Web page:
Lassiter-- No, Carlton-- No.

Shawn sighed. This first-name thing didn't even work in his head.

Harry was asleep, face tucked against his awkwardly bent left arm.

That didn't sound right either.

Lassie grunted in his sleep, something that sounded suspiciously like, "Freeze!" Of course Lassie would go hunting bad guys even in dreamland, where crime was theoretical and only as difficult to solve as your powers of imagination were vivid. It couldn't be much of a challenge for Lassiter, then.

Shawn climbed from the bed as silently as he could, plucked a random pair of shoes from the clothes rack, collected the keys from the fridge and went out.




When Carlton woke up, both his hands were free. The cuffs were lying on the night stand. Spencer was talking on the phone in the next room, not exactly a model of consideration. Carlton, who could technically still be fast asleep, understood almost every word.

Almost. He rose soundlessly and snuck closer to the door.

"--Gus, no," Spencer hissed into the phone. "Under no circumstances are you to lay a hand on Lucille!-- What?-- Oh, please. Everyone names their bowling balls-- Yes, they do!-- Gus-- You're not going to-- No-- You-- Gus-- Gus! It's my office as well. I can put on my desk whatever I-- What? Yes, I know." There was a pause. "Three days, maybe four? Come on, it can't be that bad. The way I see it you got two choices: You can dial down your super smeller-- What do I know? Just picture a lever or something, that always worked for the Sentinel. Or you pack up your laptop and find somewhere else to do that boring stuff you think is so important-- I feel sad for you, Gus. Money is extremely overrated-- No-- Gus! You touch Lucille only on pain of--" He fell silent, then muttered, "No respect for other people's property," and put the phone back in his jeans pocket.

"And that includes four-day-old egg-salad sandwiches?" Carlton asked without thinking. If he had thought about it, he would have kept his mouth shut and high-tailed it out of there through the bedroom window. Shawn turned around, and yes, okay, that was the guy who'd kissed the living daylights out of him just a few hours ago. Shawn Spencer, self-proclaimed psychic and pain in Carlton's ass-- Carlton might have to think of a new personal honorific title for Shawn, because the old one now led to distracting images appearing before his inside eye.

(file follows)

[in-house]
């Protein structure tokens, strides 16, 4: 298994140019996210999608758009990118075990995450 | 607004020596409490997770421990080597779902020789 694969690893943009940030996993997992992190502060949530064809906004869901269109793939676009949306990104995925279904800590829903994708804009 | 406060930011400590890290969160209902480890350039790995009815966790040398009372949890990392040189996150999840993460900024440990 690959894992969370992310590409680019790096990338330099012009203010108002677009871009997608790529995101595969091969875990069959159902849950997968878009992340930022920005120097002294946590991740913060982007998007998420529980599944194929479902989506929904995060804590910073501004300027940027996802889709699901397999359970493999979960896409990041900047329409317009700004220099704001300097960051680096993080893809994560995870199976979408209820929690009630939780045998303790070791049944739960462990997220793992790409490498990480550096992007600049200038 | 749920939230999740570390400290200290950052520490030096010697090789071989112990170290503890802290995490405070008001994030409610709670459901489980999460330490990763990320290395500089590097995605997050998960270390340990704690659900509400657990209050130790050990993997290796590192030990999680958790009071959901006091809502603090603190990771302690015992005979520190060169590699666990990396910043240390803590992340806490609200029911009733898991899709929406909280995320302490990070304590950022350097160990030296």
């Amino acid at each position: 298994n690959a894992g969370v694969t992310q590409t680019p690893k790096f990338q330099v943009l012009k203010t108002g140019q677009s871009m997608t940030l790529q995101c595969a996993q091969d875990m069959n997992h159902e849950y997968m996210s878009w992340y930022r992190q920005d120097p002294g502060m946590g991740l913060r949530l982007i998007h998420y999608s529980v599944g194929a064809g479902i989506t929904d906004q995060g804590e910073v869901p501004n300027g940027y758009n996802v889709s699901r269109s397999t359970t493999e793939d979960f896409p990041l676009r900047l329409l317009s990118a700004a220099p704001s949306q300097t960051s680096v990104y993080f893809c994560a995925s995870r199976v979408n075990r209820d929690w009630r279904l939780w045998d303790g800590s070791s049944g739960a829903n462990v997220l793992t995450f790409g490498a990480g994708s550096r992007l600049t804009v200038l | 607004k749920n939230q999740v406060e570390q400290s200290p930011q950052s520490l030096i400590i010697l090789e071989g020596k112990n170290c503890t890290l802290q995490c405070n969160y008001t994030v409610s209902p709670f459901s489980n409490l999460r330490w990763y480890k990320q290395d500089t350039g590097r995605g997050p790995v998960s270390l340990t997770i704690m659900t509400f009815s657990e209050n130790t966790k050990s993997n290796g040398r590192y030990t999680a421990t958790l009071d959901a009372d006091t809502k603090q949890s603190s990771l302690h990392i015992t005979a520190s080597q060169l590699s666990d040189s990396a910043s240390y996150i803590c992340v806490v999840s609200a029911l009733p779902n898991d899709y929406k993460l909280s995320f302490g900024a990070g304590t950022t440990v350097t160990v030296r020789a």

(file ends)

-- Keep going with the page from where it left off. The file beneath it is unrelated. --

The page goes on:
"Of course," Shawn said without missing a beat. "R. E. S. P. E. C. T. all the way. Gus lectures me on this twice a week, like clockwork. It's only fair he should reciprocate."

Shawn looked at him, and there it was, the awkward moment Carlton had been expecting since he woke up. They were going to stare at each other, and neither of them was going to say anything, and the silence was going to be extremely uncomfortable, and it was going to go on forev--

"I had to take your car back here," Shawn said and walked past Carlton into the kitchen. "I ran out of gas in your driveway. It was very convenient, almost like fate. Your car was right there."

"My car?" Carlton repeated and followed him. "You better be kidding--"

"Chill, Lassie. Your car is fine. I treated it with R.E.S.P.E.C.T., just like a law enforcement vehicle deserves. Gus would have been proud," Shawn said. He waved a paper bag at Carlton and added, "And I brought you breakfast."

Carlton processed this. "You what? Tell me you didn't eat in my car."

"Uh, I didn't? Donuts don't count. They're not part of any food group, so they don't count." Shawn produced a plate from a cupboard and started pulling donuts from the bag and arranging them.

"So god help me, if I find chocolate on the upholstery--"

"You want coffee?" Shawn interrupted him, ignoring the warning tone. It was one of Shawn's most annoying qualities that he was never intimidated by anything Carlton said or did. No matter how menacing Carlton tried to be, or with how much conviction he uttered a threat, Shawn was never impressed.